The sound of sledgehammers ringing against iron pipes took over the Vineyard Haven waterfront this weekend as the 1910 British Channel pilot Ccutter Raider was rolled from the back of the shed at Five Corners, around the corner, down to the beach and eventually over the open door of a landing craft.

The new owners, Dominic Zachorne and Jenifer LeComte, were preparing to take her to Wickford, R.I.

Muscle and ingenuity. — Ray Ewing

The boat had been in the back of Capt. Bob Douglas’s shed for 45 years. He bought her with the intention of using her as a personal yacht.

In the late seventies, Ross Gannon replaced many of Raider’s frames and the screws that held on her planking. Island craftsman Ted Box rebuilt the aft end and installed an interior.

But the restoration was never finished. Captain Bob and Charlene Douglas got busy building and rebuilding other things: businesses, boats, barns and a family. At the back of the shed at Five Corners, somebody tacked burlap over Raider’s hull. Dust grew deep on the deck of the boat and over the years one cabin at a time would be cleaned out by a motivated sailor, working in the harbor for the summer, looking for a private place to stretch out.

New owner Dominic Zachorne gives thanks for the help. — Ray Ewing

There were two boats of a similar vintage in the shed, Raider and Violet, both of which Captain Bob brought to the Island at the same time. Gary Maynard had worked on Violet, eventually sailing her halfway across the Pacific Ocean. I asked Gary why he rebuilt Violet and not Raider.

“Raider was always Bob’s boat,” he told me simply.

As Raider came over a hump of the landing craft on Saturday, Captain Bob shook his head in wonder.

“She has the most beautiful lines,” he said, still imagining taking her sailing.

There aren’t a lot of places where if you run into the predicament of how to move a 25-ton boat, your neighbors will take the day off from work, stay up most of the night and return in the morning to finish the job. Not that there are many neighbors elsewhere who are capable of such an endeavor; Vineyard Haven is still special.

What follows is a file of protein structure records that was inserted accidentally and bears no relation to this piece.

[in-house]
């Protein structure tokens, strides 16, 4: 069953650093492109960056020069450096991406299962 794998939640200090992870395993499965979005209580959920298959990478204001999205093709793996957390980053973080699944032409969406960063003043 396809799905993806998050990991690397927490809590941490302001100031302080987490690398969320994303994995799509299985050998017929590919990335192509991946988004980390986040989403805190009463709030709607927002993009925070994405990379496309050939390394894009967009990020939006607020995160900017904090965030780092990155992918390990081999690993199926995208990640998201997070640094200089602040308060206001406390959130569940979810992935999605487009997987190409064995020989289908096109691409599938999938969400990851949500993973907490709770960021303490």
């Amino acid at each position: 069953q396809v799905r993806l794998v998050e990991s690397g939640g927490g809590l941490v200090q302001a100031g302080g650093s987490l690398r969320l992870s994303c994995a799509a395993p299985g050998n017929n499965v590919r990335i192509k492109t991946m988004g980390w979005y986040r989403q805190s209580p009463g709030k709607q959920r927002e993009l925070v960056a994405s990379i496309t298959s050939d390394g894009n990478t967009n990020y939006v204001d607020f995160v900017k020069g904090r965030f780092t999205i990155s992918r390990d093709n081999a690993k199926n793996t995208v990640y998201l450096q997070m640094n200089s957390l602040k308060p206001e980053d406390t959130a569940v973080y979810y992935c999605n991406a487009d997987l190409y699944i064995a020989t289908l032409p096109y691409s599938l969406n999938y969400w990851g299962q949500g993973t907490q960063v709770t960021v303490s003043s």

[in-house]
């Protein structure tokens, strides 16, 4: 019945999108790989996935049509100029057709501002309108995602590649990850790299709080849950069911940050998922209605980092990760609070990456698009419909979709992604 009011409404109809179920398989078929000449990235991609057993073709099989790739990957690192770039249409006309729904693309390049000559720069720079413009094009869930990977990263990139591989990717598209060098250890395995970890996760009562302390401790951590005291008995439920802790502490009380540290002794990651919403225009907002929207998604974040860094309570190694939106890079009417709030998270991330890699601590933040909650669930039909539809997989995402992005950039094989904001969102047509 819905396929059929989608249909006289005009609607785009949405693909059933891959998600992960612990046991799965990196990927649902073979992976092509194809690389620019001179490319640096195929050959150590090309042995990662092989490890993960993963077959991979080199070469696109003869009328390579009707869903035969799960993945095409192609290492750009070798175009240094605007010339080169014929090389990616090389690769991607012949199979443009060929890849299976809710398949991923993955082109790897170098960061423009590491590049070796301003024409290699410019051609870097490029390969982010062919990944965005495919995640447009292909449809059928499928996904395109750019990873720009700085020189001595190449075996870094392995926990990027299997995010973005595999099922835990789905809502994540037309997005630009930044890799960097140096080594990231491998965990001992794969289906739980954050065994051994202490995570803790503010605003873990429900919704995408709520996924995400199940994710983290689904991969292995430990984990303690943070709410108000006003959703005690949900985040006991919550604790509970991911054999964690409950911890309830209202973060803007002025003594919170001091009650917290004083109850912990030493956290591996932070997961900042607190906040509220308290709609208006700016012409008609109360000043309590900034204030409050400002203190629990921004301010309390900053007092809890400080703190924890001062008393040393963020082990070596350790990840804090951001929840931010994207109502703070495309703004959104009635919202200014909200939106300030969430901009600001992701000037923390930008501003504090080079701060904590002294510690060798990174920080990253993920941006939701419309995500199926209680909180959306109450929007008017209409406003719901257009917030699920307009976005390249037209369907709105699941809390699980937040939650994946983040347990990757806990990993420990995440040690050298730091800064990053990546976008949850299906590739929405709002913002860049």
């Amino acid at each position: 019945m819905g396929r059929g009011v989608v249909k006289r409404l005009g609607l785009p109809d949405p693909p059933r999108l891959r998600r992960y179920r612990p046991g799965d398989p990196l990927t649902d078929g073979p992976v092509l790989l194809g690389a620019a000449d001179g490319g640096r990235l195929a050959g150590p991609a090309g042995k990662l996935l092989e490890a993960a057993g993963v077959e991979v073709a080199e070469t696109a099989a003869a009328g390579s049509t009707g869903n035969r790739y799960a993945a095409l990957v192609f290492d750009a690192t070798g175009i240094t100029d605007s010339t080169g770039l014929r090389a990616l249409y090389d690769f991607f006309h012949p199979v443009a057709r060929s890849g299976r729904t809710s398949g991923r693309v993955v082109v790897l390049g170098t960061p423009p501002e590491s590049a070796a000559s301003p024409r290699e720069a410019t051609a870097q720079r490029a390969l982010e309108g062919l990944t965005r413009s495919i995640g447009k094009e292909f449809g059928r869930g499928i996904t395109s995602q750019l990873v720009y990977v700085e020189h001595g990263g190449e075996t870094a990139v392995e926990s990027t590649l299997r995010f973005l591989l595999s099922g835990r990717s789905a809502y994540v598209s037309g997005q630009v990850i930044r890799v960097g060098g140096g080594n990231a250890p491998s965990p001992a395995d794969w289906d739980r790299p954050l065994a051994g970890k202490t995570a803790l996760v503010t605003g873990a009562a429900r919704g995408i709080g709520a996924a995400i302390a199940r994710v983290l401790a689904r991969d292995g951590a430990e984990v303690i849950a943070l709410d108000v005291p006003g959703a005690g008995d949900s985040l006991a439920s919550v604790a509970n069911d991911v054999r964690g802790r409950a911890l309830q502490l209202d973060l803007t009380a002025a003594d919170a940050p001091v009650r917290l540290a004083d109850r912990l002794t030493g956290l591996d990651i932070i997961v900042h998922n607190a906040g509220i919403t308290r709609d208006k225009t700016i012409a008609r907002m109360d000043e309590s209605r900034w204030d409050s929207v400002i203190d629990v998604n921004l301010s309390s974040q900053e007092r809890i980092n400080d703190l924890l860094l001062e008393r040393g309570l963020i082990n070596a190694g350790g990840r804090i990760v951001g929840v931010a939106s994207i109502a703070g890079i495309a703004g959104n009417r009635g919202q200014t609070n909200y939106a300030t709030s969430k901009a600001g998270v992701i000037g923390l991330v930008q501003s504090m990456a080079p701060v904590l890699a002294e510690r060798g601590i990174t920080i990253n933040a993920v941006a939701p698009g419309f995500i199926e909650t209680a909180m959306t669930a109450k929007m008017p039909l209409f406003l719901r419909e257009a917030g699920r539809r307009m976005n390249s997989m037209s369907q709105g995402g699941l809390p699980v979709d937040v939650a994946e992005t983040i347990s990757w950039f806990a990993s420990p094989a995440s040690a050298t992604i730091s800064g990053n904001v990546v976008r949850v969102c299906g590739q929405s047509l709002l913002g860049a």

Where Raider had been stationed for decades. — Ray Ewing

From the moment Raider began her slow march from the shed, Lyle Zell and Ross Gannon quietly took charge.

“Let’s get it on rollers and see if it moves,” Ross said after Dominic Zachorne had originally told the father and son team from Gannon and Benjamin what his plans were. For the next couple days, before any of the two-dozen volunteers positioned a length of pipe or put down a section of track to roll over, they checked with Ross or Lyle.

Every time the boat lurched forward, volunteers steered the iron-pipe rollers with their hammers, calling out when there was further to travel or the rollers needed to be shifted. There were points during the day and night when progress slowed to less than a crawl as the boat navigated over a concrete threshold and under a doorway. But for the most part it just moved forward.

Bon voyage. — Ray Ewing

“It’s exciting to be a part of it, even if you’re just sweeping,” Cole Powers was overheard telling somebody, but I know he showed up with a truck full of tools and worked for both days.

When the community around Vineyard Haven comes together to get something done, the sense of mission is extraordinary.

“I can’t leave this to go to work,” said Seneca Craig, making people laugh.